Article and photos by Janet Schultz
Fifty years ago, Niagara County Community College was founded and, a year later, the college opened its doors to 343 students in downtown Niagara Falls. On Sept. 4, NCCC opened doors to the Niagara Falls Culinary Institute, just four blocks from the original site of NCCC.
The 90,000 square-foot Niagara Falls Culinary Institute is located in a renovated and re-energized Rainbow Center Mall, which was donated to the NCCC Foundation Inc. by Baltimore Developer David Cordish.
As you enter the building, the lobby is wide open with tables and chairs that invite you to sit down after you have purchased some pastries from the pastry shop or a sandwich from the New York-style deli. Or you can choose to dine in Savor, the fine-dining restaurant with an open floor plan to allow guests to watch their meals being prepared.
Once you finish eating, you can shop in the bookstore that combines the regular items from Barnes and Noble but adds in those items normally found at a retailer like William Sonoma.
Your last stop on the first floor must be the wine boutique, where you will sample local wines. Behind it is a mixology lab where students will study wines on modern tables with lit bottoms for viewing wines by the glass.
The second floor brings you to the heart of education with 25 teaching labs, classrooms, seminar rooms and a theater classroom. All but three of the kitchens are multi-purpose. Those three are temperature-controlled for candy-making, pastry and occasional cake preparation and one for cured meats. There is also a community education classroom that, while containing institutional grade equipment, has a down-home feel for learning and an attached dining room to serve what was prepared in class. Next to "Mise en Place," as the community education room is labeled, is a youth program room that contains two teaching areas: one for youngsters to learn healthy eating, and the other a cooking kitchen for youth ages 12 to 18.
"The college offered kids cooking camps the past two summers," said Mark Mistriner, chairman of the business and hospitality division at NCCC. "We plan to do that again next year."
There is also a business resource center where persons who have been clients of NCCC's Small Business Development Center, and other such centers across New York, can sell their jams, jellies, sauces and other edible products at the retail test boutique. It also contains a test kitchen, conference room and offices for small business incubators, as well as the Niagara Small Business Development Center.
"It's like a business incubator," Mistriner said. "It's another way to retail locally made goods."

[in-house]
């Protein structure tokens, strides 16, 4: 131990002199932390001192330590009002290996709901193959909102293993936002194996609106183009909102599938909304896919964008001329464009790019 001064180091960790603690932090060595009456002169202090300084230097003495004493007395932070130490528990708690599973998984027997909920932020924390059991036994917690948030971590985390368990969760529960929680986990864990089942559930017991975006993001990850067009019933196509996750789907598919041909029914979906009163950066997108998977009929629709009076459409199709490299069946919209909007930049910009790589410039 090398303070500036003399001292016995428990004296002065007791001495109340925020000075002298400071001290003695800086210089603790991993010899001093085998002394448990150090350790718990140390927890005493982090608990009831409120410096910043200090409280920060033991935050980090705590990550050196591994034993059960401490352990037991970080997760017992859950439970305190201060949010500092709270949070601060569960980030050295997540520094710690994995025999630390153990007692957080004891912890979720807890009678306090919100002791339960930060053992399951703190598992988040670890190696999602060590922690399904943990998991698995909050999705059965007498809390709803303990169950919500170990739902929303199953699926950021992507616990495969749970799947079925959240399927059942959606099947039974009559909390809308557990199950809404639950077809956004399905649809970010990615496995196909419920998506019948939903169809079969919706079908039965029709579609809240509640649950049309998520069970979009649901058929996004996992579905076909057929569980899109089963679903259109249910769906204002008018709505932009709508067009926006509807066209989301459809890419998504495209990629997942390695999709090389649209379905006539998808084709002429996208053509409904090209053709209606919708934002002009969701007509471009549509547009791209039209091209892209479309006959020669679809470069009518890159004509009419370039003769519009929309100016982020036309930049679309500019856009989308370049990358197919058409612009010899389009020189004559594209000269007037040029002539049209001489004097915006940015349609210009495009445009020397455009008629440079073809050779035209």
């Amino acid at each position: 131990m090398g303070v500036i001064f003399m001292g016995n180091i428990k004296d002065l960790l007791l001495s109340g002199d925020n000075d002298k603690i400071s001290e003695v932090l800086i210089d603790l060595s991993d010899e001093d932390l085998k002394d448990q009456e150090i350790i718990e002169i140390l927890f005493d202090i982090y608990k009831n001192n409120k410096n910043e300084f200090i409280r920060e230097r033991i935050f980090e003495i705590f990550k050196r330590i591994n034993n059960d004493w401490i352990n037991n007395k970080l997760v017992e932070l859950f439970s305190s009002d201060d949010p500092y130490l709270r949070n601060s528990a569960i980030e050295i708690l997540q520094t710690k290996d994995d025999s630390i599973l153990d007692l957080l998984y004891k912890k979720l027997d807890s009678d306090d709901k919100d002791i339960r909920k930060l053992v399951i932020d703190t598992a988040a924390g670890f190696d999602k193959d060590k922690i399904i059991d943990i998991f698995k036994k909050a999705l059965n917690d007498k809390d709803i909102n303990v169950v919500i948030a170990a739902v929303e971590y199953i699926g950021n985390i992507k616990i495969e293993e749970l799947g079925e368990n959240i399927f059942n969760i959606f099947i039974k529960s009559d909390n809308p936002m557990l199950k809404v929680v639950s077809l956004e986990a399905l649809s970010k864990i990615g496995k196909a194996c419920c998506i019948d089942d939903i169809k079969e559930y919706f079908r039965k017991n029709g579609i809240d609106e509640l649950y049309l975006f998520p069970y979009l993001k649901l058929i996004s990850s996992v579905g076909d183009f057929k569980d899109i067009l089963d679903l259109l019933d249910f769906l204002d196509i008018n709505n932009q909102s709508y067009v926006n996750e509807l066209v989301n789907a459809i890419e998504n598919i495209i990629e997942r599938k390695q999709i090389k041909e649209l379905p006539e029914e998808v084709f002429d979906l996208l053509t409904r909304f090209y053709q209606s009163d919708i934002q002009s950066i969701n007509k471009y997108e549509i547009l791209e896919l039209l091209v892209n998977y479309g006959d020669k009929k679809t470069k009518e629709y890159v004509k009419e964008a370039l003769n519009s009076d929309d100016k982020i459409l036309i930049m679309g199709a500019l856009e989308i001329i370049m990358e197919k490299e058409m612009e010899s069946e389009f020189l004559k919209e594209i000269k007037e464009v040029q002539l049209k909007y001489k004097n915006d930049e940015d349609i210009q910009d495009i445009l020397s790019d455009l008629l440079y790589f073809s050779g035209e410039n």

On the third floor is a library with a fantastic view of the Niagara Falls skyline to the north.
"We researched a number of culinary schools in the country," explained Mistriner. "We made our kitchens to be multi-purpose so we aren't restricted when placing classes and we built the institute so the community and tourists can enjoy it.
"We hit a home run with our facility," said Mistriner, who was named the 2012 American Culinary Federation Northeast Region chef educator of the year.
"Our facility is one of the top three or four in the country," he said.
The institute, which has approximately 350 students, has a capacity for 1,000 students and currently employs seven full-time faculty members and 10 part-time faculty.
"What's unique about our faculty is that they all have worked in the industry and they all have their master's degrees in education," Mistriner said.
Mistriner also explained that bus tours are being developed that package the culinary institute with the sites of Western New York. Some tours will include a chance to take a class at the institute.
Funding for the $25 million project came from public and private partners, the New York State Development Corp., Niagara County, the City of Niagara Falls and private foundations.
The students are enthusiastic about being the first to use the facility.
Donald Mancuso and Joe Doan are second-year students. While they found the NCCC campus facility to be nice, they are thrilled about the institute.
"It's going to be a great experience to work in a new facility," Mancuso said. "This place is immaculate."
"It's good to have a fresh start and you aren't as crowded here as at the old place," Doan said.
While it was a stressful time for Mistriner making the opening this semester, he smiled with pride announcing that the deli and pastry shops would be open later this month, the wine boutique early in October, and Savor by the third week of October.
"Nothing compares to it in Western New York," he said.